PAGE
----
Russell Westbrook loves his minutes, no question, but adding someone like Payne could help give OKC some depth and maturity at the point-guard spot. Payne is a great pick if he’s still around.
15) Atlanta Hawks – Sam Dekker, SF Wisconsin
Dekker to Atlanta just makes sense for where they are in the draft and what he can give that team. An athletic wing who can fly high and provide great energy off the bench, Dekker has impressed with his ability to create going to the rim along with his finishing ability. He’s not the most consistent of shooters, but he’s dynamic when he gets hot.
The Hawks already have DeMarre Carroll and Thabo Sefolosha, but Carroll will be an unrestricted free agent and Sefolosha is a role player recovering from a broken leg. Even if Carroll returns, Dekker would be a solid player for depth in Atlanta.
16) Boston Celtics – Bobby Portis, PF Arkansas
After Boston somehow became a playoff team this year (thanks, Brad Stevens), they have the chance to add to a frontcourt led by Jared Sullinger, Kelly Olynyk and Tyler Zeller – and Bobby Portis is their best option. He’s another big who can shoot well both inside and out of the post, but isn’t the most athletic of defenders, though his size works to his advantage.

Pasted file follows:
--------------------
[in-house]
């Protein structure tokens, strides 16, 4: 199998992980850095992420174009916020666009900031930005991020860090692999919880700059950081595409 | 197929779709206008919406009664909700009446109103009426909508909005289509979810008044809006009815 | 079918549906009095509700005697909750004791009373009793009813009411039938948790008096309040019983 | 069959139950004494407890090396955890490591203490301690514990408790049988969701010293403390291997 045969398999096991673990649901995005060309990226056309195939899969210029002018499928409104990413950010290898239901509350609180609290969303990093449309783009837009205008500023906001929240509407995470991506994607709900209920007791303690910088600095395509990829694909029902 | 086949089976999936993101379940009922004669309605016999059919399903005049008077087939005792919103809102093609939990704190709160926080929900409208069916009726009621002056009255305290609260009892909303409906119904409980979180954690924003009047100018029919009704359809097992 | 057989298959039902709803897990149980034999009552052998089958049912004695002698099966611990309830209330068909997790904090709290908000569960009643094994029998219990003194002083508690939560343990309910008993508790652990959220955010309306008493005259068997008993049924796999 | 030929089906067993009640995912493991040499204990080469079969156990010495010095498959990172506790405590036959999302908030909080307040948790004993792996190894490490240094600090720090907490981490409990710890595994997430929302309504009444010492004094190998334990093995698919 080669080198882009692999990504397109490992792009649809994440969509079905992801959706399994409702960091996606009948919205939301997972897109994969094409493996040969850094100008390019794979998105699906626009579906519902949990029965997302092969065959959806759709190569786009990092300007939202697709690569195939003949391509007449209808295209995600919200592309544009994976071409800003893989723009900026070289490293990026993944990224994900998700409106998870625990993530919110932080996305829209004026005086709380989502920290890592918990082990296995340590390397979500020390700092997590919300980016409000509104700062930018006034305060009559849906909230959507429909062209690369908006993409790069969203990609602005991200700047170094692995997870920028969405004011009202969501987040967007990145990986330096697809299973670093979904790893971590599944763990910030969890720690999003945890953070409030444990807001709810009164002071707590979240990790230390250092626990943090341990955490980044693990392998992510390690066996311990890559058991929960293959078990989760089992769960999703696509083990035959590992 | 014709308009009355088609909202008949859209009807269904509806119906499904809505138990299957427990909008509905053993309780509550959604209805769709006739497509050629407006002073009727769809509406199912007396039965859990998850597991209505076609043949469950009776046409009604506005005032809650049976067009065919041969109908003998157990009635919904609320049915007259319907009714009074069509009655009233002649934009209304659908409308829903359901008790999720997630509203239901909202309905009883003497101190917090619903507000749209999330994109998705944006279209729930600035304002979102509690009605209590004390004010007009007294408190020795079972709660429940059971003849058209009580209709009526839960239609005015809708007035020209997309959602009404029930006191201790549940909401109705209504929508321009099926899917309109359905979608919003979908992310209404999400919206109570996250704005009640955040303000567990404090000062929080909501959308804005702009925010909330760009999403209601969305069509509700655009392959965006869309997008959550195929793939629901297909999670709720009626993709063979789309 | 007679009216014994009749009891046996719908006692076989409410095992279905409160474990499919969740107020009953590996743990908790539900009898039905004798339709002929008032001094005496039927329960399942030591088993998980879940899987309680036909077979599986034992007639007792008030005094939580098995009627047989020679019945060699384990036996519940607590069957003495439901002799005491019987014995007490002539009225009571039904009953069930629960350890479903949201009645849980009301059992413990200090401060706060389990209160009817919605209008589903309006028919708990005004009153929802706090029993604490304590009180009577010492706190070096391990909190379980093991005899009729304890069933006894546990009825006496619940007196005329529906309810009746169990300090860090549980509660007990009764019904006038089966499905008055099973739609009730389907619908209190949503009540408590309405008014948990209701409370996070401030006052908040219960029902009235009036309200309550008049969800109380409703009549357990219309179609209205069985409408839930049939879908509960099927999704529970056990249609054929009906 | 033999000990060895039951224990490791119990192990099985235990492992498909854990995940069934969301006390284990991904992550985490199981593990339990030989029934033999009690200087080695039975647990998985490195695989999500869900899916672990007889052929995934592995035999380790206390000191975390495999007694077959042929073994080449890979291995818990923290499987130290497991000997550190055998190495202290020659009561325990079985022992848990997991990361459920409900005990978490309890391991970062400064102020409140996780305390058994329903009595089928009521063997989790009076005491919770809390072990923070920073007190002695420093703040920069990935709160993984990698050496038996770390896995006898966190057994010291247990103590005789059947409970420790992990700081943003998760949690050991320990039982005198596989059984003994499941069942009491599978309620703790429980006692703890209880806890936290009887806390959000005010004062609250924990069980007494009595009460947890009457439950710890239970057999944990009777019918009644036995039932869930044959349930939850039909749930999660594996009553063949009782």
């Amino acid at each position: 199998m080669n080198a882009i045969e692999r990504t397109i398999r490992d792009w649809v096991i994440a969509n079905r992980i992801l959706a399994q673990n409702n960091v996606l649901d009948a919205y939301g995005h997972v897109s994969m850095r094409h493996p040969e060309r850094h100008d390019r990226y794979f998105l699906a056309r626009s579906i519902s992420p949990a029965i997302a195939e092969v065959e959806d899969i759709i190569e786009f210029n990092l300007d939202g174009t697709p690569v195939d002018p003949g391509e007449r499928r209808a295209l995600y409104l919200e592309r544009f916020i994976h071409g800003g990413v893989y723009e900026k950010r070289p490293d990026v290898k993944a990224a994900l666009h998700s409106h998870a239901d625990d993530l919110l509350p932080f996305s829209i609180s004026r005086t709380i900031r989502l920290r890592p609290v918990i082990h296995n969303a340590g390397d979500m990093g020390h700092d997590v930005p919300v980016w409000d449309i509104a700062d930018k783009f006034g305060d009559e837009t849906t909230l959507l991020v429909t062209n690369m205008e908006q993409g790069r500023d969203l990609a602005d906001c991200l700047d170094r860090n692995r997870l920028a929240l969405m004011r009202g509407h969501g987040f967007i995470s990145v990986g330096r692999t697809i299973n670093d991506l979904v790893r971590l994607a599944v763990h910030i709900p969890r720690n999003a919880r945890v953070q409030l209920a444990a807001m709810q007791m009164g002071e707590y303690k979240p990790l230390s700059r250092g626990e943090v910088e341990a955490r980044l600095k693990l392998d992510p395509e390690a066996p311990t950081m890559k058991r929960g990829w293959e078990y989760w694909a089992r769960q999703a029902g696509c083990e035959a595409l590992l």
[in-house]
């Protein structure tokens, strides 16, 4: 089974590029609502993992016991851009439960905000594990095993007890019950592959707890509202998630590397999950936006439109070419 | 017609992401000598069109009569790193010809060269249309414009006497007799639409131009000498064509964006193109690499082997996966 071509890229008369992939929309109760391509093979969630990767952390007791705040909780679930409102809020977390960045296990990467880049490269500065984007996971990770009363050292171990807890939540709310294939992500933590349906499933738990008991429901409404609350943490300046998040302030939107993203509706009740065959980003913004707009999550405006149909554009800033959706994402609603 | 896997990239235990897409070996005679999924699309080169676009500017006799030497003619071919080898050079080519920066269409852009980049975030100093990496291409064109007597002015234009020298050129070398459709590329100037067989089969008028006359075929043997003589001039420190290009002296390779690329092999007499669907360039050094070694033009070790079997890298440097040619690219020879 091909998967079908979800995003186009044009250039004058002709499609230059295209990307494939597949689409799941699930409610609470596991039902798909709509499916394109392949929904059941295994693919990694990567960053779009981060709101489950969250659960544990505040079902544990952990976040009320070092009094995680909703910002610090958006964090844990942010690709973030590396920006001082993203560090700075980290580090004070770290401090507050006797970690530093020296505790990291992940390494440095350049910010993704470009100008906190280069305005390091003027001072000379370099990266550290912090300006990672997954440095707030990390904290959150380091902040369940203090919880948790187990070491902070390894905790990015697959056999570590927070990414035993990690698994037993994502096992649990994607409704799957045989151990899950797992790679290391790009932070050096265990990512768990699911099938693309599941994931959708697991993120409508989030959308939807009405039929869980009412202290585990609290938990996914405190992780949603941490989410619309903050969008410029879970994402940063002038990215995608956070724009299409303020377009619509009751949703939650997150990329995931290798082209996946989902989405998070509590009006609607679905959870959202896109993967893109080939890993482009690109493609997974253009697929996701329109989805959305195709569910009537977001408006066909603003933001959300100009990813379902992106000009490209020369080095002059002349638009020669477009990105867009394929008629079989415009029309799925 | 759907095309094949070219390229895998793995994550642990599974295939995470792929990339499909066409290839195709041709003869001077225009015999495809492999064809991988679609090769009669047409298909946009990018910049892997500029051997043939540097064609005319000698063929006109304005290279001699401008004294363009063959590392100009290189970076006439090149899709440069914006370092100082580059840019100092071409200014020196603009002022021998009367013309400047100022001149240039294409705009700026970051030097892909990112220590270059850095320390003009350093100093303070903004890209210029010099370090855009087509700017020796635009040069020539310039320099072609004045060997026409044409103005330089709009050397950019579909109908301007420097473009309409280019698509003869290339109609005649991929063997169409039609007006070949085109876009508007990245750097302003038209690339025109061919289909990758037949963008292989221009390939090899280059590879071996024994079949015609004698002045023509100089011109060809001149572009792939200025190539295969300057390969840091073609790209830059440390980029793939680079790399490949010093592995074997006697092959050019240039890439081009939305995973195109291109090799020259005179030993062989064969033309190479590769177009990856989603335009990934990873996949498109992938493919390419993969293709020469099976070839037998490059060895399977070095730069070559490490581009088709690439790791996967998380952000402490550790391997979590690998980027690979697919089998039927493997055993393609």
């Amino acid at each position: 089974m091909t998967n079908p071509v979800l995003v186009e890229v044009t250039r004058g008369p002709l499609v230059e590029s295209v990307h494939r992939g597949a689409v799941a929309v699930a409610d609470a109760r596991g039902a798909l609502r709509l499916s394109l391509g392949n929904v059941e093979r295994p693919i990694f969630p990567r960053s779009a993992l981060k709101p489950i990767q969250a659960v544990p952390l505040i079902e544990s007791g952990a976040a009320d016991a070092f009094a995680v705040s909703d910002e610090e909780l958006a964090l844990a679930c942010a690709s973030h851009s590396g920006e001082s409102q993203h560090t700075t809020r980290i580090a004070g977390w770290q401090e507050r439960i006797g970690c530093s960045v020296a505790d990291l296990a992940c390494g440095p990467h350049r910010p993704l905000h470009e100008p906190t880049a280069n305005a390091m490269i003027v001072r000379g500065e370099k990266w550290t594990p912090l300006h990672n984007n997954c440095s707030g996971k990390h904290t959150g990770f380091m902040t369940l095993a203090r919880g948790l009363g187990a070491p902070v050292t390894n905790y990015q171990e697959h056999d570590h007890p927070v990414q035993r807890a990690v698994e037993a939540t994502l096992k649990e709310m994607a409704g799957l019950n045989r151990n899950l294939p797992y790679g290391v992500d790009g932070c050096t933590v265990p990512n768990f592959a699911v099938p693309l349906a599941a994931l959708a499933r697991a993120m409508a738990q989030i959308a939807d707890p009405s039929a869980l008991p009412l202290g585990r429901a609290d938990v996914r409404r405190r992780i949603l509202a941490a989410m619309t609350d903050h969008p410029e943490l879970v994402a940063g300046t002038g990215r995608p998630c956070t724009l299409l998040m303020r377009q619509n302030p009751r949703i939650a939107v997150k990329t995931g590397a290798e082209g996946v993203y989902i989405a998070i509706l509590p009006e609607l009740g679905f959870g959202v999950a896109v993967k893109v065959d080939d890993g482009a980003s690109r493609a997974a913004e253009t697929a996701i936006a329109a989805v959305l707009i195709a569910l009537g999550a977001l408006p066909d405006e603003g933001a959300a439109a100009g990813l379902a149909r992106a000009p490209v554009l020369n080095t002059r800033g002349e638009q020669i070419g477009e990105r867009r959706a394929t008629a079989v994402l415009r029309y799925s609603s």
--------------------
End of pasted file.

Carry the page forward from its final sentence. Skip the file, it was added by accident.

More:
Portis has shown good shot-blocking ability and may be exactly what the Celtics needs in terms of youth and depth going forward. He’s a hustle player and a good rebounder, and that’s exactly what Stevens would like.
17) Milwaukee Bucks – Trey Lyles, PF Kentucky
Where I previously had Kevon Looney, a power forward out of UCLA, I can see Lyles sliding down and being a solid pick for Milwaukee and Jason Kidd. Another UK one-and-done, Lyles showed a strong work ethic and was effective despite often playing out of position. He didn’t always see consistent minutes, but working behind Giannis could help an athletic big get even more athletic.